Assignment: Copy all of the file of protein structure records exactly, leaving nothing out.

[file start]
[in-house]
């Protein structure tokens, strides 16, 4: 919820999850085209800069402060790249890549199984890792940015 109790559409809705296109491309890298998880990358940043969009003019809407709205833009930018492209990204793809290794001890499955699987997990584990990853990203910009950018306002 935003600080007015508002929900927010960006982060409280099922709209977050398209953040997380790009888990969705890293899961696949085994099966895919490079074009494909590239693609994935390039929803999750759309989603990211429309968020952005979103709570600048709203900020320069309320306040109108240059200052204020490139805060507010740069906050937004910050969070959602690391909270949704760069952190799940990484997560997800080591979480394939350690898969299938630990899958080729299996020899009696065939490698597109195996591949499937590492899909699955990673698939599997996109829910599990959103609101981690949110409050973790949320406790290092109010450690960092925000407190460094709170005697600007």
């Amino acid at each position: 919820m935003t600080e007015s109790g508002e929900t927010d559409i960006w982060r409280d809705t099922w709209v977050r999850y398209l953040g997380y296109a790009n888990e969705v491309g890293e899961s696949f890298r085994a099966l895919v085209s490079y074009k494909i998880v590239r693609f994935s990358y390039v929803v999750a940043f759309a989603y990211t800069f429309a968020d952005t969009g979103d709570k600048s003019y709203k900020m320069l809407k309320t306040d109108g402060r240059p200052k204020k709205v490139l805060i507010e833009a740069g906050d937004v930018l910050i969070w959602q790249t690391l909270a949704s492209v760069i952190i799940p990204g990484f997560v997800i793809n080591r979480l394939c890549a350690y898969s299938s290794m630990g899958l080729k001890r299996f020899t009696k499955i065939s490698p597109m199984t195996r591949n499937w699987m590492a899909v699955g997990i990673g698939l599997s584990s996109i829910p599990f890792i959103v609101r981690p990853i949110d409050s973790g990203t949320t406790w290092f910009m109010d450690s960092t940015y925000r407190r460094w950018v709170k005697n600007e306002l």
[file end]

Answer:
[in-house]
């Protein structure tokens, strides 16, 4: 919820999850085209800069402060790249890549199984890792940015 109790559409809705296109491309890298998880990358940043969009003019809407709205833009930018492209990204793809290794001890499955699987997990584990990853990203910009950018306002 935003600080007015508002929900927010960006982060409280099922709209977050398209953040997380790009888990969705890293899961696949085994099966895919490079074009494909590239693609994935390039929803999750759309989603990211429309968020952005979103709570600048709203900020320069309320306040109108240059200052204020490139805060507010740069906050937004910050969070959602690391909270949704760069952190799940990484997560997800080591979480394939350690898969299938630990899958080729299996020899009696065939490698597109195996591949499937590492899909699955990673698939599997996109829910599990959103609101981690949110409050973790949320406790290092109010450690960092925000407190460094709170005697600007």
């Amino acid at each position: 919820m935003t600080e007015s109790g508002e929900t927010d559409i960006w982060r409280d809705t099922w709209v977050r999850y398209l953040g997380y296109a790009n888990e969705v491309g890293e899961s696949f890298r085994a099966l895919v085209s490079y074009k494909i998880v590239r693609f994935s990358y390039v929803v999750a940043f759309a989603y990211t800069f429309a968020d952005t969009g979103d709570k600048s003019y709203k900020m320069l809407k309320t306040d109108g402060r240059p200052k204020k709205v490139l805060i507010e833009a740069g906050d937004v930018l910050i969070w959602q790249t690391l909270a949704s492209v760069i952190i799940p990204g990484f997560v997800i793809n080591r979480l394939c890549a350690y898969s299938s290794m630990g899958l080729k001890r299996f020899t009696k499955i065939s490698p597109m199984t195996r591949n499937w699987m590492a899909v699955g997990i990673g698939l599997s584990s996109i829910p599990f890792i959103v609101r981690p990853i949110d409050s973790g990203t949320t406790w290092f910009m109010d450690s960092t940015y925000r407190r460094w950018v709170k005697n600007e306002l």